Saturday, 21 May 2016

Intergalactic Law Web Serial

Dear Readers,

As part of a bold new experiment I'm introducing a new serial set in the same 'world' as my short story Intergalactic Law. Ebbington 'Bing' Mulholland is a lawyer on a giant space ark. The ark, the Isaac Newton, has two cities: Galileo, where the science crew live, and Copernicus, which is home to the crew of support staff, and Mr Mulholland himself. So, without further ado, let us begin with part 1:

1. Instruction

Bing sat next to the mauled scientist’s hospital bed. Dr Richard Dorrit had lost both arms, his right leg from the mid-shin down, an ear and the tip of his nose. He was in an induced coma and hooked up to an array of machines like 10-foot tall white marble tombstones, each standing silently. Tiny lights flashed occasionally. 
“How did this happen?” Bing asked the dismembered man’s wife.
“Something in the woods got him. We were hiking in the Einstein Memorial Recreation Area.“ She pointed out the window. Galileo General Hospital rose above all the other buildings in this district of the city. Bing could see down the whole length of the cylindrical living space of the ship. Bing had been told the exact measurements of the ship at one point, but hadn’t bothered to commit them to memory. Everytime he caught a view of the ship such as this, his mind had to search for the correct adjectives to describe how big the living space of the Sir Isaac Newton really was. On this day, his brain went for ‘really, massively, fucking gargantuan’. The other city on the ship, Copernicus, was just a dark grey patch at the other end of the cylinder. The woman was pointing at a spot 180 degrees around the cylinder. Einstein Park took up a full quarter of the ship’s inner surface. It was a hilly area of mainly light green grassy open plains, but there were deep green patches of forest, and dark green lakes. The hills were impressive, and were equipped with snow machines at their peaks to make them seem taller and allow for winter mountain sports. The lakes, however, were limited by the thickness of the ship’s hull. If a reasonably tall man were to wade in to the deepest point, his armpits would be perfectly dry.
“We were monitoring the bird populations in the forest, and something attacked us from the side. Something big.”
“What did it look like?”
“It was big, and grey. I thought it might have been a hippo, but it was so fast, and nimble, and too streamlined. The main thing I remember was its big, black, glassy eye staring at me as it tore Richard apart.”
“Are there hippos on the ship?” Asked Bing. He’d lived on the Isaac Newton for two years, and had never heard of there being any hippos.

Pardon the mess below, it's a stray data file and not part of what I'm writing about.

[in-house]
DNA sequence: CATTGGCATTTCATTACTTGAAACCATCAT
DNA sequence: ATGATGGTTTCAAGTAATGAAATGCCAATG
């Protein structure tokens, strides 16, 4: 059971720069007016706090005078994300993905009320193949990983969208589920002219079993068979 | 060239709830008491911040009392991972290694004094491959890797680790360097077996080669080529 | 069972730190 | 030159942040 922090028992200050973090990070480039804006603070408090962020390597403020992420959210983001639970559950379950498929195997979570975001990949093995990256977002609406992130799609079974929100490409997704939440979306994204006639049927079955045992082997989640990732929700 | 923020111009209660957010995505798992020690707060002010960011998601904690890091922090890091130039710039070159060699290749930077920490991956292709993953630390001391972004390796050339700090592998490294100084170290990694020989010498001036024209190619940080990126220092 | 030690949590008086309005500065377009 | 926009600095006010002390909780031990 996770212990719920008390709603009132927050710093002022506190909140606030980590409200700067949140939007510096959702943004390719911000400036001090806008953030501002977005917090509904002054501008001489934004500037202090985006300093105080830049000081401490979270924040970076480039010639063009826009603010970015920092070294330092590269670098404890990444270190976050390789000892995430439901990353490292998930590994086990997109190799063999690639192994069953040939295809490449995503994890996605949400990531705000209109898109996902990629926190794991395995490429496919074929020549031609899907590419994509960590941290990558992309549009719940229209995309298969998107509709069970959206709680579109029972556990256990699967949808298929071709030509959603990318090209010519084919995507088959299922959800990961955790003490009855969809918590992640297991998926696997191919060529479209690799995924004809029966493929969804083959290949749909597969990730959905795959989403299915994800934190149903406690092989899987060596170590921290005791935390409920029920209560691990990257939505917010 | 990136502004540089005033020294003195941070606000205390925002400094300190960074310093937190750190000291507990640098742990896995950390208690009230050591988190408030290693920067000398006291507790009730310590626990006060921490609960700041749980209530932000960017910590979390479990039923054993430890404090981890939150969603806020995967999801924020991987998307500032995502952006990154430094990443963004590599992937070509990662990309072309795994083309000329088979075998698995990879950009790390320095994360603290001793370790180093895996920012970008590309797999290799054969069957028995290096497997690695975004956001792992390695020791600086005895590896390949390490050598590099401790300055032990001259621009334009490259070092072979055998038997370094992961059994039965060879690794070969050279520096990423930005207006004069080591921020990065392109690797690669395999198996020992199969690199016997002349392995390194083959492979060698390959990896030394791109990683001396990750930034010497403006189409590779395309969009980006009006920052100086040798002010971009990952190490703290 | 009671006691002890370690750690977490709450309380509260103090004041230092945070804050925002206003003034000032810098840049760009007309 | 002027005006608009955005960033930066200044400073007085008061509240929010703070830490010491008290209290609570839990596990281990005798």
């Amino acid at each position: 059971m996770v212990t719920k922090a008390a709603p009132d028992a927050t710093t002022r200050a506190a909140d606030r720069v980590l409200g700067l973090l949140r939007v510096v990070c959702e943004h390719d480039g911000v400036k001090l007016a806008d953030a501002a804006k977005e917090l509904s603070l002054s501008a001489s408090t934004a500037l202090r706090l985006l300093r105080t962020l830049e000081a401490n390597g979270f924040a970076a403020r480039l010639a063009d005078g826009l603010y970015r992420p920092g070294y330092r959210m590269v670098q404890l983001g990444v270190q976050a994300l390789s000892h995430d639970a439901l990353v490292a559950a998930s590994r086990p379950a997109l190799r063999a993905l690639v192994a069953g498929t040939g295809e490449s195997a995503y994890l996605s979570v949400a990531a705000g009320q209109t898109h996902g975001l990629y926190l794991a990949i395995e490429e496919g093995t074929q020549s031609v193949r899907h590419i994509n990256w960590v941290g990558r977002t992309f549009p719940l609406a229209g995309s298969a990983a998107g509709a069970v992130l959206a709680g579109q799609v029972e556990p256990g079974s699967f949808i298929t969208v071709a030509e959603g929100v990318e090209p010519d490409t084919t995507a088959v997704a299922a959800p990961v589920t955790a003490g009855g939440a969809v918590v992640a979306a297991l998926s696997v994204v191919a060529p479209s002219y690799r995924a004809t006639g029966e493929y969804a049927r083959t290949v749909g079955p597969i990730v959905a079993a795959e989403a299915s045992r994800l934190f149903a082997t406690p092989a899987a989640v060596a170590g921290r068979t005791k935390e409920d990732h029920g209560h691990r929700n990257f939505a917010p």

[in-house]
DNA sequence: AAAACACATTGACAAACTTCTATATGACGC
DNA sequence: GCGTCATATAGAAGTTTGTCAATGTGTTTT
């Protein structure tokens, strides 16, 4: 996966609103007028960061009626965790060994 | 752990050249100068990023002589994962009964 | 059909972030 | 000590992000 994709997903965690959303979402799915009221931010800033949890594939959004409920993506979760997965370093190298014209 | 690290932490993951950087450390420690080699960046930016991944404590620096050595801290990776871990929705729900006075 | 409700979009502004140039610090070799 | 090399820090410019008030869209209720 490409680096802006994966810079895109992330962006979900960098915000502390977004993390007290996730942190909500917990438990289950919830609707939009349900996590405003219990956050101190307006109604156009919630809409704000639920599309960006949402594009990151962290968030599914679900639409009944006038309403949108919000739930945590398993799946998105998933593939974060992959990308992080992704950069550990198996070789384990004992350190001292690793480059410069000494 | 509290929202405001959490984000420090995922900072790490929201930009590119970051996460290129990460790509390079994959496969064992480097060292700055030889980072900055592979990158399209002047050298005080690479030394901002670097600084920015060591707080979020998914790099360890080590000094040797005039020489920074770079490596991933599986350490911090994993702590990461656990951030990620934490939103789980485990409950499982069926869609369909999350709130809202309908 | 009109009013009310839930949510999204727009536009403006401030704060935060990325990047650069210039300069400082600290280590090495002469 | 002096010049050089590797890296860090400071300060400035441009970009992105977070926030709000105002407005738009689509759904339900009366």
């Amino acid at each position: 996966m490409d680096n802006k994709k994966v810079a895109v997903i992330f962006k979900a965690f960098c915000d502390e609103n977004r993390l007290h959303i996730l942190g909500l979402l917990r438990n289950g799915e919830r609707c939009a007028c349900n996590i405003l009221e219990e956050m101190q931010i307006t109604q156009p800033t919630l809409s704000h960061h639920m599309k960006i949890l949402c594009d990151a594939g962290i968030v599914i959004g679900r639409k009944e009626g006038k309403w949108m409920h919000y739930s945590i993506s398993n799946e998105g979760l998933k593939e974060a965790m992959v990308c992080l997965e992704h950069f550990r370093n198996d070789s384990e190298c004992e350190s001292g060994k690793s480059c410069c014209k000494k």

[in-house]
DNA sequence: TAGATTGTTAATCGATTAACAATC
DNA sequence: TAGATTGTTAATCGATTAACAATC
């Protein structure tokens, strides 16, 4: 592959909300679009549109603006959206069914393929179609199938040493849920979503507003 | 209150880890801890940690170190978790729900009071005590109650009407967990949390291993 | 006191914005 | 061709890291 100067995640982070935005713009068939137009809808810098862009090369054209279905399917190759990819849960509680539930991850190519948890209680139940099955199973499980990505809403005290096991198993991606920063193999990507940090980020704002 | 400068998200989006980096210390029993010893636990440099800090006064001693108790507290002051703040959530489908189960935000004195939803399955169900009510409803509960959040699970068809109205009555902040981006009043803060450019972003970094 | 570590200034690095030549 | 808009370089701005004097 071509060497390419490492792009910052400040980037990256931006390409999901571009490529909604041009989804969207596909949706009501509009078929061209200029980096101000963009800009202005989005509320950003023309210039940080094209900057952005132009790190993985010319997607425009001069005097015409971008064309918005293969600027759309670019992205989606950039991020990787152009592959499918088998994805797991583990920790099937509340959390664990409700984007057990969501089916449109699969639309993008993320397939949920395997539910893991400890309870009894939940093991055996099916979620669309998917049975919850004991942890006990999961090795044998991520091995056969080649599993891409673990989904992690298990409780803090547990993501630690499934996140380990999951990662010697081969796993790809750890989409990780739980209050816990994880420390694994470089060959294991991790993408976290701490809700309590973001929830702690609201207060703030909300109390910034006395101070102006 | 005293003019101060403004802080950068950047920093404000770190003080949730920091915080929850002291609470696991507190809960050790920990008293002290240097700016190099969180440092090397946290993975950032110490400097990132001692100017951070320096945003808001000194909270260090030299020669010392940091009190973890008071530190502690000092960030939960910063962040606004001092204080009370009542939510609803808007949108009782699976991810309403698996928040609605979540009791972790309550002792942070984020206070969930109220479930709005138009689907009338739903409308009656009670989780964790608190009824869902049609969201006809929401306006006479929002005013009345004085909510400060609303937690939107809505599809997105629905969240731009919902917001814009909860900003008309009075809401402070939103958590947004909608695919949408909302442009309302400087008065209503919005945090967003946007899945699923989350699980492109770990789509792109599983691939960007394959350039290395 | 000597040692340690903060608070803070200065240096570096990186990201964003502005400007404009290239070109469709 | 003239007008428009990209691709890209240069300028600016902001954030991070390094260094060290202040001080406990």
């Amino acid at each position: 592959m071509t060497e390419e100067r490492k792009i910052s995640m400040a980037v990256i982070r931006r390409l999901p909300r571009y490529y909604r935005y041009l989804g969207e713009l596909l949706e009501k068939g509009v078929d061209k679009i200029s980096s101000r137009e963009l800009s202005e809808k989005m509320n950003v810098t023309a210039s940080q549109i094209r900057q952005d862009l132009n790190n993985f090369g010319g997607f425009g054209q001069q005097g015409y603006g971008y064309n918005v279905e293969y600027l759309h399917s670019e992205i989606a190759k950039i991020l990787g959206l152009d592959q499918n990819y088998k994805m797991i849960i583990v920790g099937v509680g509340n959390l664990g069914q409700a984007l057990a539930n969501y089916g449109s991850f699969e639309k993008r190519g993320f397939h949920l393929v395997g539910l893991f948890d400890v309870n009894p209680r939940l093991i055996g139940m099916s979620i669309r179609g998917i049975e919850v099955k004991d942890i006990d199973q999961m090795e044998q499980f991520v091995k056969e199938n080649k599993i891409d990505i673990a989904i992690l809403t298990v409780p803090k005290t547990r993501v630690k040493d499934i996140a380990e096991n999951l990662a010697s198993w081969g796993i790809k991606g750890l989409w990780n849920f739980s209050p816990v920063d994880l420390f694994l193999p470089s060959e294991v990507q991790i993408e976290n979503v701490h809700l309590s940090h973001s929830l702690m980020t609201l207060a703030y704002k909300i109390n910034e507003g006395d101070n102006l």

“Yes, the ship was designed to be an ‘ark’ of sorts after all. I'm aware that one of the labs has a large populations of animals for observation and experiment.”
Interesting, thought Bing. He heard a door open behind them. Through it walked Ivan Gunderson, the chief of security aboard the ship. His uniform was crumpled and the top button was undone. Bing had called him several hours ago to attend urgently. Despite Bing explaining to him in several different ways that Dr Dorrit had suffered life-threatening injuries from a violent attack by an unknown source, Gunderson couldn’t see how this was anything to do with him. Ultimately he had agreed to attend. 
Bing needed him there because if any lawsuit was going to get off the ground he would have to do quite a bit of investigating to figure out who to sue. Since he was none too popular with the scientific community, and they had worked out that they didn’t need to speak to him, Bing found it helpful to team up with Gunderson from time to time. While the chief of security was equally unpopular, he had authority that Bing lacked. Also, although he didn’t realise it, he was quite open to following any suggestion Bing made, as long as Bing made it seem like the idea had been Gunderson’s in the first place.
“Well, I’m here. What seems to be the issue?” Gunderson asked the room at large. He walked over to inspect the victim somewhat indifferently, like an antique dealer inspecting an expensive chair that he was very interested in, but didn’t want to pay a lot of money for. 
“Chief Gunderson, this is Rosie Dorrit, the wife of Dr Richard Dorrit, with whom I see you have already become acquainted.”
“How do you do,” said the chief, without looking up from Dr Dorrit. “This was some sort of animal attack.”
Nothing gets past you, does it? Thought Bing. “I was just discussing with Mrs Dorrit here that I wasn’t aware of there being any animals on the ship that could cause this kind of injury.” Bing nudged the woman with his elbow and nodded to her.
“Yes, and I was saying to Mr Mulholland that there is in fact a large animal population on board the ship for study and potential breeding. That must be where the beast came from.”
“Well, it’s obvious that we should go speak to the persons in charge of this animal facility to find out what they have to say about it.”
   “Excellent idea Ivan,” said Bing.

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